In addition to the above list, we have found more wild edibles

  • Acorns
  • Hickory Nuts
  • Hazelnuts
  • Persimmons
  • Fiddleheads
  • Wild Chives
  • Ramps- wild plants
  • Spearmint
  • Chickweed- a common weed, however, is very nutritious. 
  • Purple Dead Nettle is an edible weed. 
  • Elderberries
  • Cantrell Mushrooms 

As we move through the seasons and explore our land, I’m sure more wild edibles will reveal themselves. This is just the beginning of our journey, and I can’t wait to see what the future holds!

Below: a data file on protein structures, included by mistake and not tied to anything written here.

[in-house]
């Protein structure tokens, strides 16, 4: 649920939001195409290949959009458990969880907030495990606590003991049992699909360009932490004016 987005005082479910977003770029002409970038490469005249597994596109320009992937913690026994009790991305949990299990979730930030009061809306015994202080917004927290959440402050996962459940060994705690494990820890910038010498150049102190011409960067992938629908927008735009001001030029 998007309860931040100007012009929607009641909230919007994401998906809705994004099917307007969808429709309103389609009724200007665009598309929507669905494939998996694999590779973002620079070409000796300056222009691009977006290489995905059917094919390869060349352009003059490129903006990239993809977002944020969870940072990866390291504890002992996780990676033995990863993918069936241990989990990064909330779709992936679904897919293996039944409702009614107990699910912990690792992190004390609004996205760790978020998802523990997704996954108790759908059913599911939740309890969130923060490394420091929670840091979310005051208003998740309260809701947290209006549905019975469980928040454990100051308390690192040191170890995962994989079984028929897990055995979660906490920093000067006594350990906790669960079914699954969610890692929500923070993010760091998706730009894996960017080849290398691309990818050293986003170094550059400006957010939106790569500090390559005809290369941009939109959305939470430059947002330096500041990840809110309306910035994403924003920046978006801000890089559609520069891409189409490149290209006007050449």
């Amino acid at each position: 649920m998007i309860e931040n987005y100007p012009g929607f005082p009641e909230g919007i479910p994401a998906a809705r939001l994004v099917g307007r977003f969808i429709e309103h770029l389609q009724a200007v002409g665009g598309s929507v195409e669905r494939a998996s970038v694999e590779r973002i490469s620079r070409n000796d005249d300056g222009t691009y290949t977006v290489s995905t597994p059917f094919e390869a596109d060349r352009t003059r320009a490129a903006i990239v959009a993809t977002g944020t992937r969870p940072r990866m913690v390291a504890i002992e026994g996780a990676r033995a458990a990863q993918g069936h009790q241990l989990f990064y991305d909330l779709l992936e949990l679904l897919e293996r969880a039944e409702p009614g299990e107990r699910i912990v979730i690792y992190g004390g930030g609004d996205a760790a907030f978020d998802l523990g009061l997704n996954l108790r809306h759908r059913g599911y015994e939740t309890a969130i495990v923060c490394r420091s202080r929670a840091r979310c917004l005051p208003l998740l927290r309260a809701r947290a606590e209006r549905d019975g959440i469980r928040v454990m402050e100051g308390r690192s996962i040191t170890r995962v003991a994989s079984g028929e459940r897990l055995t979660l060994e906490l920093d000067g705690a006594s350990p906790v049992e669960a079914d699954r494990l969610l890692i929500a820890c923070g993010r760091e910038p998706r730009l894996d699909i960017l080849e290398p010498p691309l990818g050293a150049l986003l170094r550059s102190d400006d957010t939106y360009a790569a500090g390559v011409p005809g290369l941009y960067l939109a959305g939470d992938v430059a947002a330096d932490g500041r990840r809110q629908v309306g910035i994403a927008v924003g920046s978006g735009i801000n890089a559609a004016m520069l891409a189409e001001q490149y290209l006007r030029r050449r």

Why It’s Important To Know What Grows Wild

To demonstrate why it’s important to know what grows wild, lately we have experienced a shortage in the food supply due to the pandemic.

You can read more about How To Ration Food and print our Food Inventory Sheets.

Because of this, we feel that it is vitally important to learn about what food grows locally and on our land.  If we can’t grow it or forage for it, we try to buy local. 

New reports have claimed that we will experience global hunger in biblical proportions. For some, growing food fast may not be an option.

In some cases, finding wild forage may be the only thing available to eat.

If you’re fortunate to live by a farm, you can inquire about gleaning their fields after their harvest to stock up on food.

You can also start your own garden with free seeds or starts. 

Basically, you want to diversify your food resources by learning to forage, raise your own, and buy local.